Interview with Jamaican doll maker, Peni Dyer

Jamaican doll maker, Peni Dyer, is a prize winning artist whose creativity and dedication to detail has earned her many prizes and recognition. She is one of the few figurative artists making porcelain portrait dolls of children from photographs and takes pride in not only capturing the likeness, but the character of her subjects. She took some time out of her busy schedule to speak with us. 

Q: Where in Jamaica are you from?
My family (the Cousins family) comes from Oracabessa in St. Mary.

Q: I know Canada is your home. How often do you visit Jamaica?
I have lived in Canada for a great number of years and no, I do not get back to Jamaica very often, but I was there just before Christmas 2009.

Q: How did you get started making custom dolls? Did you go to school to learn doll making?
I took a three year course and earned a diploma in Commercial art when I first came to Toronto. I did a sculpting course  for one semester during the three years and although I enjoyed it I never pursued it, I was more inclined to do illustrating and design

Q: Did you grow up saying you wanted to be a doll maker?
I sort of fell into making dolls; a very good friend of mine was an ardent collector of all kinds of art, dolls included.

One Christmas I made her a miniature mom and dad doll for her very exotic doll house and she hounded me after that to make her little fairies, and gnomes and elves etc.… thing led to another and I decided to try making a play doll.

My brother is a talented sculptor (he lives in New Kingston and teaches salsa dancing at the Jamaica Hylton Hotel) He gave me some pointers on how to sculpt a head and I decided to give it a shot. I found that I needed some type of model. A photo of my sister as a baby worked very well and when the head was completed I was surprised to see how close the likeness was. That started a series of dolls from photographs and a new career in portrait doll making of children. I did have to take courses to learn  how to work with porcelain and the technique of china painting but no, I did not go to school to learn ‘doll making’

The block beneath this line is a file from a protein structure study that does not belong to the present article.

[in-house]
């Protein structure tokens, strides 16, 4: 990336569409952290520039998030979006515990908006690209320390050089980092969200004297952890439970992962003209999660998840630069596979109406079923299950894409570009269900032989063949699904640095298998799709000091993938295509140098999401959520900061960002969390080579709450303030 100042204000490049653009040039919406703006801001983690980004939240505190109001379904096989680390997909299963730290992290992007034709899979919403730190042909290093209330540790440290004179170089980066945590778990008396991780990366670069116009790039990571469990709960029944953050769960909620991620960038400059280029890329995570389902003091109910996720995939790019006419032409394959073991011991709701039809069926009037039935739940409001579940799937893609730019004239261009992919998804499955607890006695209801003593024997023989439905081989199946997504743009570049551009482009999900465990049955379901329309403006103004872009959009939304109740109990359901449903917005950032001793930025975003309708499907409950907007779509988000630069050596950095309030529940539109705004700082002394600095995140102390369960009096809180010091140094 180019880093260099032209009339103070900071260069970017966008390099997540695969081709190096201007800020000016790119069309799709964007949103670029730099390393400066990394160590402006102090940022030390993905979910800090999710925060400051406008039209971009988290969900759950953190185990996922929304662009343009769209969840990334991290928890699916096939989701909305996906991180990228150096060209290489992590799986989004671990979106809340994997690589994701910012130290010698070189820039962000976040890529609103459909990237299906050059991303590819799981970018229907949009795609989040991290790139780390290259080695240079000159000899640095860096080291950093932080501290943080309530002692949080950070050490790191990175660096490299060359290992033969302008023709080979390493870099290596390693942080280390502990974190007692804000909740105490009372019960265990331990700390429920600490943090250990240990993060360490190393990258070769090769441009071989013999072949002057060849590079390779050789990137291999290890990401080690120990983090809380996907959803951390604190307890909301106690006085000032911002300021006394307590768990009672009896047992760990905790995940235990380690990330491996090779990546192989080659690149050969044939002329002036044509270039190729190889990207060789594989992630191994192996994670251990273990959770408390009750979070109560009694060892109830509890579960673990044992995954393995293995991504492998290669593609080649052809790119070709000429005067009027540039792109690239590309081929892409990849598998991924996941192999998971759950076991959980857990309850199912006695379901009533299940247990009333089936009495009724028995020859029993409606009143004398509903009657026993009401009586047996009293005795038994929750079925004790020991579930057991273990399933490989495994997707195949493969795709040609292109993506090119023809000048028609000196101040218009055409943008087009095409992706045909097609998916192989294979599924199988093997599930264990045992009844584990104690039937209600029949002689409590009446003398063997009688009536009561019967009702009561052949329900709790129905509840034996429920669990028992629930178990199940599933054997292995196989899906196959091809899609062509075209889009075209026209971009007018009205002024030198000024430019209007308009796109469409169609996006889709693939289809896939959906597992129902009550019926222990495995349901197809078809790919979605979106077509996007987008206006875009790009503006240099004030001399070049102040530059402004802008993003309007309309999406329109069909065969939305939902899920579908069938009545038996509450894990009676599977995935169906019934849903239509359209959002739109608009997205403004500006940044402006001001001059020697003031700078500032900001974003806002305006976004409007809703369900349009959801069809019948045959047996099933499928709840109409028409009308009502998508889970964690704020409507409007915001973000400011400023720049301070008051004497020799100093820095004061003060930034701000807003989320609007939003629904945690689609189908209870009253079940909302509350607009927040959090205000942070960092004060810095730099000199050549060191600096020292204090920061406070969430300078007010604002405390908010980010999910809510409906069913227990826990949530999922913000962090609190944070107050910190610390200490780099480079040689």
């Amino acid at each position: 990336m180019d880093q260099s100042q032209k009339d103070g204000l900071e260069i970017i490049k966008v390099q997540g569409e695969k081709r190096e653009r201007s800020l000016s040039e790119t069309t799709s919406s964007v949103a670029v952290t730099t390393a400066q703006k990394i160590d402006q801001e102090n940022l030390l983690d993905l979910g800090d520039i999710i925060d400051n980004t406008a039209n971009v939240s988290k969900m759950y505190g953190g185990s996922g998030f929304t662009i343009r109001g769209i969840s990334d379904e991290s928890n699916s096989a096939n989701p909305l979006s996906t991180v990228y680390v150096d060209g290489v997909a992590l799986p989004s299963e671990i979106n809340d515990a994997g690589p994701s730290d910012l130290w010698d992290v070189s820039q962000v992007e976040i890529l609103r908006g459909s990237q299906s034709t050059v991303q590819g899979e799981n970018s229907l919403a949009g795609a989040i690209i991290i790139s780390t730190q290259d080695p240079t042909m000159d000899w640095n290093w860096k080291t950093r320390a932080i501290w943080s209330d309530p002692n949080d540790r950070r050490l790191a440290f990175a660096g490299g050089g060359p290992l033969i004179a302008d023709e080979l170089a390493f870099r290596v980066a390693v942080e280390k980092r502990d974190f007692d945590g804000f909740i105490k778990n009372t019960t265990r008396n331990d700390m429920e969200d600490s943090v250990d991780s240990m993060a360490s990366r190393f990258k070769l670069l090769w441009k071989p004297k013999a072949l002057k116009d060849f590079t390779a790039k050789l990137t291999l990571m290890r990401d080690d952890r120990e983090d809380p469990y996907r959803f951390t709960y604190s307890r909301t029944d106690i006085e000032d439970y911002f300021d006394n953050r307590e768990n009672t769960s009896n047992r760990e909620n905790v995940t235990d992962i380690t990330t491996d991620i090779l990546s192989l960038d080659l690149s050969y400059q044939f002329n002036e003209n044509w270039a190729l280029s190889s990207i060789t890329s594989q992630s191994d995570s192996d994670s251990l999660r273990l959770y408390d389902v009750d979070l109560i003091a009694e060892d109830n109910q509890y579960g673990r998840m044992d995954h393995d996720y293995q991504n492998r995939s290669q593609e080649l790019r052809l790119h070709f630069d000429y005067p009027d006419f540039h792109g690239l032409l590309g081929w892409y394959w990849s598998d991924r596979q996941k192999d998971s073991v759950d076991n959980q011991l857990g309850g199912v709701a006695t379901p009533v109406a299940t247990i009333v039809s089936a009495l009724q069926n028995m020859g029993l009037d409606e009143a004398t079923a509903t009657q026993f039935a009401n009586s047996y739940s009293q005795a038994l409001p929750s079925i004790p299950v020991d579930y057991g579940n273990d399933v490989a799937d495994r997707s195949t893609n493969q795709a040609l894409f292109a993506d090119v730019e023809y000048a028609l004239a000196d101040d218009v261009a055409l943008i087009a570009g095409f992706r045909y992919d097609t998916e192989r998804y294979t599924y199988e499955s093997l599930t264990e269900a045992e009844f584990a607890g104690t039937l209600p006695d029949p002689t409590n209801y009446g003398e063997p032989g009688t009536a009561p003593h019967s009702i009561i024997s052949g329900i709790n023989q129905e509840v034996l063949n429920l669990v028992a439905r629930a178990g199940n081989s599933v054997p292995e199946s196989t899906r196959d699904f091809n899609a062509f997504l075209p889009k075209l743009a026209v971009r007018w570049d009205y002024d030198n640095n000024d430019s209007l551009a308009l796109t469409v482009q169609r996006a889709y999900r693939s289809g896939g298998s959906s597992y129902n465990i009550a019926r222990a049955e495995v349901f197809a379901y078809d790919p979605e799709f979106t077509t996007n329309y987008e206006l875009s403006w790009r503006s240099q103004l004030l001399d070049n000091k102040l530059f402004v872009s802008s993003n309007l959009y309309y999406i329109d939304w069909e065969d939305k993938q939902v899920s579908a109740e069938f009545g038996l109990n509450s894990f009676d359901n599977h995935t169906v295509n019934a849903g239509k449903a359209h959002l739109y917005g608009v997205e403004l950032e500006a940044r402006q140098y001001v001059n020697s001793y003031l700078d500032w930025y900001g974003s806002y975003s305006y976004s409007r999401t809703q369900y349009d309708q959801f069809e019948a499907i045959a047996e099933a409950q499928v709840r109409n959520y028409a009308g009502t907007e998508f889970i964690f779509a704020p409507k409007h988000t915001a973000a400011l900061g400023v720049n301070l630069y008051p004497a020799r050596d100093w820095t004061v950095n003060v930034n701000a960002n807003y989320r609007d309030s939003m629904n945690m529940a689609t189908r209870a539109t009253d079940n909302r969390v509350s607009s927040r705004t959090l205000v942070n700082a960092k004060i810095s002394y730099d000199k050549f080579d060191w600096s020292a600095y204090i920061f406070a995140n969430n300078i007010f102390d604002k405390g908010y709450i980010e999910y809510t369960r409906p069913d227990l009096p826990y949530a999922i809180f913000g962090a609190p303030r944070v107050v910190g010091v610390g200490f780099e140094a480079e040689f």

As I grownup and I got past wanting to be an air hostess, a veterinarian, a nurse, a teacher,  I thought I wanted to be an artist but I thought I would like to do fine art, painting etc. then I discovered sculpting and loved it best of all.

Q: How long does it take to make the typical doll?
When I work in porcelain it takes me about three months to complete a portrait doll. There is the initial sculpting which is done in wet clay followed by a lot of sanding and buffing and firing and a great deal of detailing. I also like to live with the sculpt for a while to make sure I’ve captured the likeness and I really like the piece.

Q: What is the doll you are  most proudest of making?
When I make art dolls, it takes less time, mainly because the medium is less complicated, paper clays and polymer clays don’t require molds and kiln firing.

Q: How many Miss Lou dolls have you made? Have you made other dolls of famous Jamaicans?
I’ve only made one Miss Lou doll, my intention was to make her a limited edition of maybe 500 world wide..   I would like to do lots of famous Jamaicans (Rex Nettleford,  Bob Marley, and maybe Houssein Bolt,) who knows.

Q: What is the weirdest doll request you have gotten?
I think the most unusual  doll request I’ve ever gotten would be to do a pet dog. The dog had expired and his owner loved him so dearly she thought having a likeness of him would help to ease her grief.

Q: What is the one thing people would surprised to know about making a doll?
I guess the one thing people would be surprised to know about making a doll is the length of time it takes to  complete, especially if it is a character or a portrait doll.. 

Peni thanks for the interview and all the best.

To see more of Peni Dyer’s dolls please visit her website.